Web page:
I’ve just been speaking to @nickferrari on #LBC (7.50am) about the Government dropping plans for new laws in the Queen’s Speech to ‘prevent the abuse of older people by care staff’ as reported by @jameskirkikup.
What is at the heart of what the government is trying to do is to make is less likely that someone will treat an older person badly. Laws to protect the elderly sound good but in reality regulation, inspection, legislation don’t build trust and don’t change people’s hearts. At best they set out expected standards, give a snapshot of quality at one single moment in time and criminalise certain actions. As for what happens behind closed doors when no one is looking, the only effective ‘policeman’ there is an individual’s conscience. That existing laws for prosecution need standardising and updating may be true, but it would be disengenuous to imply older people would be safer as a result.
Much more care is happening in the community, not in care homes, and this can never realistically be policed by laws and inspection.
Tackling ‘elder abuse’ has to start in our culture with all of us showing respect and compassion for older people in our families, our neighbourhoods, our day-to-day living. We take our values to work, and what we have learned and believe shapes our attitudes, actions and thinking in every area of our lives. There are roles for government, which don’t involve passing new laws, such as:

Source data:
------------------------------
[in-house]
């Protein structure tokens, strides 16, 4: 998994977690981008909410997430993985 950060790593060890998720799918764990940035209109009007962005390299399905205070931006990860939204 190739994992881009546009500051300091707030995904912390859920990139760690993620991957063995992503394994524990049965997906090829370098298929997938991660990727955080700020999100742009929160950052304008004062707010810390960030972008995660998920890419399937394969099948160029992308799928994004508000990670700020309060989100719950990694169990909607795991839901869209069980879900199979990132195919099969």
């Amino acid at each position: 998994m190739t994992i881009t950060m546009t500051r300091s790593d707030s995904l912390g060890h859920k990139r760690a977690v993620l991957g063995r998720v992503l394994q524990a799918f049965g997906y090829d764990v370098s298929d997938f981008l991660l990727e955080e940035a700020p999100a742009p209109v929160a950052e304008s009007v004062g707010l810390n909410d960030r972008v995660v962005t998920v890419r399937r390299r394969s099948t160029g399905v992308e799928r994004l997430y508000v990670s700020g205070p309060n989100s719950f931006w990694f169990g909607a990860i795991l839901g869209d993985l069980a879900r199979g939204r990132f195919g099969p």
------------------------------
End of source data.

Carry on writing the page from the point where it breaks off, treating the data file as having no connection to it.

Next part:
- in thinking about the context for individuals learning emotional intelligence and the value of caring and kindness, and what increases the probability of this happening
- in considering whether their policies, pronouncements, summits etc. send the message of cherishing and valuing older people and
- in looking at what will raise the status of caring – valuing carers involves ensuring that carers themselves are treated well (eg payment for travel time – one of 2020health’s campaigns) and receive recognised quality training and protected learning time.
- in reviewing how not to lose the experiences of the elderly from the workforce and policy development
And then of course doing something about their findings.
As individuals looking at the options for extra care that an older relative may need, we need to ask about the process for recruitment, references, training, conditions etc used by care providers. Having a disclosure and barring declaration only shows someone hasn’t been caught, so ultimately we still have to chose in whom we place our trust. There are no cast-iron guarantees. But none of us can abdicate responsibility. It’s up to each one of us to consider what we can do and how we communicate esteem for older people in our day to day lives, as ultimately this is what will make treating people badly, of any age, unacceptable.